I know Marnie’s story has been rubbing viewers and critics the wrong way this season, since it seems so redundant, but it feels like Ray is finally cracking her shell in ways that no one else has been able to. She’s like an uptight puzzle — a Rubik’s cube made out of Tiffany glass. Beneath her judgmental and resistant exterior is someone who is lonely and really needs a friend (and sex), and someone who isn’t going to let her use them like a doormat. The Marnie-Ray pairing is still a strange one, but I like that they don’t tolerate each other’s high and mighty crap — they’re two extremes on opposite ends of a see-saw that are balancing each other out and providing a much-needed centering.
We don’t get much from Jessa this week, but I had a feeling she might fit in at her new job, and she’s quite good at selling baby clothes to upscale mothers, convincing one to purchase a black christening gown in a size too small for her potentially obese one year-old. And she does it so easily! I’m just not sure what she’s getting out of this job yet, but I hope there’s a more Jessa-centric plot in the coming weeks.
Meanwhile, Ray is doing so well with his job and his social life that he’s turned the tables on Shoshanna, who now believes she’s spent too much time slacking off and partying it up. She broke up with Ray because she felt he was too irresponsible and that she needed to experience more as a young woman in college — but now that Ray has surpassed her in the world of maturity, Shosh feels threatened and insecure. Instead of re-focusing on her studies and worrying about a man later, she decides to choose a boyfriend between the two guys she’s seeing, selecting Parker, who’s kind of an idiot, and basically forcing him into a relationship with her, listing off all these stipulations and boundaries while they’re having sex. How’s that working out for you, Shosh? The truth is that Shosh isn’t ready for a relationship, and she’s not ready to grow up just yet, either. She’s still idealizing a future and her five-year plan instead of just living life as it comes and embracing her mistakes. College is a time for making mistakes and having fun, but if she wants this future she’s so determined to have, a man isn’t the key to that: her degree is. The rest will fall in line when she’s ready. She can’t just force it, especially just because Ray’s success and emotional growth is making her feel jealous and competitive. Lord help her if she finds out about Marnie.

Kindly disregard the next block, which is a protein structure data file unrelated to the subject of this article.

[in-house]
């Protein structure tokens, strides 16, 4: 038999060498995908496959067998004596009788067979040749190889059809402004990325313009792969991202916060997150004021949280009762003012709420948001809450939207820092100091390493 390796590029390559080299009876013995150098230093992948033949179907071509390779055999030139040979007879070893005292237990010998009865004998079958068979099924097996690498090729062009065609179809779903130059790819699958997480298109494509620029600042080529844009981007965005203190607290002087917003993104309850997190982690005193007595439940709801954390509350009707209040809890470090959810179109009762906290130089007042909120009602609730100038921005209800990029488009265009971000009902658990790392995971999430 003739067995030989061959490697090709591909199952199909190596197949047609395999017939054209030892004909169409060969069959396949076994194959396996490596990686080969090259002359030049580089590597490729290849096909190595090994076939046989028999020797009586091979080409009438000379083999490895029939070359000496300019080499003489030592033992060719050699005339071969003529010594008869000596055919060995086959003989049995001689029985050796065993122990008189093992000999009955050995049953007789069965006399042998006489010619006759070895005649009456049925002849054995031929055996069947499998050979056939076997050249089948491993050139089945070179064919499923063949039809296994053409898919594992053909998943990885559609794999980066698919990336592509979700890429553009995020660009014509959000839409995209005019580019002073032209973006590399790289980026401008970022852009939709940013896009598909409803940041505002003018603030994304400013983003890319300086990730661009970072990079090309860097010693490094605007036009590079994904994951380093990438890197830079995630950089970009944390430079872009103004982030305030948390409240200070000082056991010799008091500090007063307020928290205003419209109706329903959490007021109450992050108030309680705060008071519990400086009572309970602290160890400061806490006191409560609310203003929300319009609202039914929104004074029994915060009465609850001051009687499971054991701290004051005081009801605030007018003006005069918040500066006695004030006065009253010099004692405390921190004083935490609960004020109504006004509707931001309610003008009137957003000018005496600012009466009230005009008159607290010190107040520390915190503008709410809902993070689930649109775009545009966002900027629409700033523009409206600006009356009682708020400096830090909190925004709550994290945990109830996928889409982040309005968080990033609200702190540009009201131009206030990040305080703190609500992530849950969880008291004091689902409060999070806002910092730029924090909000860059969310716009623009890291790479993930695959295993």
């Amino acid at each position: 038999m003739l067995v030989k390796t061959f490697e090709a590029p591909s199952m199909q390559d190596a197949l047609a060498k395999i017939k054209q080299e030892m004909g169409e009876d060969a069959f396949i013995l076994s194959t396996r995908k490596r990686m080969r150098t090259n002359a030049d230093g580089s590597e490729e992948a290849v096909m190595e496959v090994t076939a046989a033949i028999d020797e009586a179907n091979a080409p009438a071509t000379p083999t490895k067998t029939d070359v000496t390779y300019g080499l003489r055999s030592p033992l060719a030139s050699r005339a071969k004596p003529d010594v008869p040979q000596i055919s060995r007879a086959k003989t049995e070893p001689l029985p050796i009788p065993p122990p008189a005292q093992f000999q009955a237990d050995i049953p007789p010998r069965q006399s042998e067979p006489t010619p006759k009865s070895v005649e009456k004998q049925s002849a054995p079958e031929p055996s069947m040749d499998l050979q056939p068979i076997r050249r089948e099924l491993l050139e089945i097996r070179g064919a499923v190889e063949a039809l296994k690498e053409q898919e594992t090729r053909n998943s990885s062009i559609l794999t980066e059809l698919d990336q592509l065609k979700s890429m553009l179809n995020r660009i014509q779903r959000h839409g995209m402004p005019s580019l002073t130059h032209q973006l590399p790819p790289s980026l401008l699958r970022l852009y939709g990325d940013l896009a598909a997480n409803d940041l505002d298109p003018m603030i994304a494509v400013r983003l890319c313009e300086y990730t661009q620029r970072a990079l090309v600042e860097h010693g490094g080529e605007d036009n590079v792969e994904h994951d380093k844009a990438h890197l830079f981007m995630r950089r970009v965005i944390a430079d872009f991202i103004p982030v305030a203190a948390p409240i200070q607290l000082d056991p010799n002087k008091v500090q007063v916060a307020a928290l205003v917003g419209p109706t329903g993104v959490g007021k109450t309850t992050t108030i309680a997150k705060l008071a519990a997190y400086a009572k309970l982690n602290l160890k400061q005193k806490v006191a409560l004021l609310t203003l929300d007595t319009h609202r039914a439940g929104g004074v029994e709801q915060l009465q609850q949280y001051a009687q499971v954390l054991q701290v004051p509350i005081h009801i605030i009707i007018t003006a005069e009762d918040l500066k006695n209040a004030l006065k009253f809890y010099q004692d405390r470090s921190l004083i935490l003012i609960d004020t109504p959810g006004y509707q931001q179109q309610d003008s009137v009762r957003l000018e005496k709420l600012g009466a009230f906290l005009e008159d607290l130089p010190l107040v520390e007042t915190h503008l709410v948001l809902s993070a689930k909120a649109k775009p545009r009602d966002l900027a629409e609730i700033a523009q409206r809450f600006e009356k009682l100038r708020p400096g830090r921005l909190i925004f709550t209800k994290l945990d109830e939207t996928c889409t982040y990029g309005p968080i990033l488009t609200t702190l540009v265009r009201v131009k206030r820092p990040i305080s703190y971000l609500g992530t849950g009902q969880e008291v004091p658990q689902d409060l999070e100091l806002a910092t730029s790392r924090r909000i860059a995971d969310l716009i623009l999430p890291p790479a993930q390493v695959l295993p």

- I would watch ‘Real Housewives of Prague.’
- Where the hell is Marnie’s kitten?! I told you guys that thing was not going to last long with her.
- I am a little sad that Caroline seems to have disappeared abruptly. At the very least, a mention would have been nice to wrap that story up, and I’m holding out hope that we haven’t seen the last of Gaby Hoffmann and her glorious hair.
- The whole thing with Kevin hating Hannah’s face was too amazing. I really hope we get to see more of Kevin.
- Adam says the free snacks are junk made of fake salt and “kitchen bones.”